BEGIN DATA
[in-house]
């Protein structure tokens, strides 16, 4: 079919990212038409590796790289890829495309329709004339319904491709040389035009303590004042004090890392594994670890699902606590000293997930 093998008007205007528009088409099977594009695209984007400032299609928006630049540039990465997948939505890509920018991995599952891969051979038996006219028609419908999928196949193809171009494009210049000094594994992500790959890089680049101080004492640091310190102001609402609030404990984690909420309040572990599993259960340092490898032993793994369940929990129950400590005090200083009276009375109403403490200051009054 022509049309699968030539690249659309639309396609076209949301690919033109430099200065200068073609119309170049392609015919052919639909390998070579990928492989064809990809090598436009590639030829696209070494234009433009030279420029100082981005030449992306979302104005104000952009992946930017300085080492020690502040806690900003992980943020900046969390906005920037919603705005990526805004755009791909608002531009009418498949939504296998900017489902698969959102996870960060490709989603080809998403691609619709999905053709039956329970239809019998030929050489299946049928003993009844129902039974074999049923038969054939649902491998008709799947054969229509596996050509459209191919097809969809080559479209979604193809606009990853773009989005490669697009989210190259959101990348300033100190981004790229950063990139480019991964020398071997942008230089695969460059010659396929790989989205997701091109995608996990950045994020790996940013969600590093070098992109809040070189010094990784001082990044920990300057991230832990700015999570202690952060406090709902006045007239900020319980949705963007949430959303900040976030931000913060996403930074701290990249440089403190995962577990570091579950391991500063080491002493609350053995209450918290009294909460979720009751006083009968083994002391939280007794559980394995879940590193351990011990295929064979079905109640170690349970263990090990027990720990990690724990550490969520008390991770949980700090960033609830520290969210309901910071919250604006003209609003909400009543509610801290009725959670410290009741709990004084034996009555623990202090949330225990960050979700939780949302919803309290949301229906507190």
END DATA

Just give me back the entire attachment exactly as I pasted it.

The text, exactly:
[in-house]
């Protein structure tokens, strides 16, 4: 079919990212038409590796790289890829495309329709004339319904491709040389035009303590004042004090890392594994670890699902606590000293997930 093998008007205007528009088409099977594009695209984007400032299609928006630049540039990465997948939505890509920018991995599952891969051979038996006219028609419908999928196949193809171009494009210049000094594994992500790959890089680049101080004492640091310190102001609402609030404990984690909420309040572990599993259960340092490898032993793994369940929990129950400590005090200083009276009375109403403490200051009054 022509049309699968030539690249659309639309396609076209949301690919033109430099200065200068073609119309170049392609015919052919639909390998070579990928492989064809990809090598436009590639030829696209070494234009433009030279420029100082981005030449992306979302104005104000952009992946930017300085080492020690502040806690900003992980943020900046969390906005920037919603705005990526805004755009791909608002531009009418498949939504296998900017489902698969959102996870960060490709989603080809998403691609619709999905053709039956329970239809019998030929050489299946049928003993009844129902039974074999049923038969054939649902491998008709799947054969229509596996050509459209191919097809969809080559479209979604193809606009990853773009989005490669697009989210190259959101990348300033100190981004790229950063990139480019991964020398071997942008230089695969460059010659396929790989989205997701091109995608996990950045994020790996940013969600590093070098992109809040070189010094990784001082990044920990300057991230832990700015999570202690952060406090709902006045007239900020319980949705963007949430959303900040976030931000913060996403930074701290990249440089403190995962577990570091579950391991500063080491002493609350053995209450918290009294909460979720009751006083009968083994002391939280007794559980394995879940590193351990011990295929064979079905109640170690349970263990090990027990720990990690724990550490969520008390991770949980700090960033609830520290969210309901910071919250604006003209609003909400009543509610801290009725959670410290009741709990004084034996009555623990202090949330225990960050979700939780949302919803309290949301229906507190």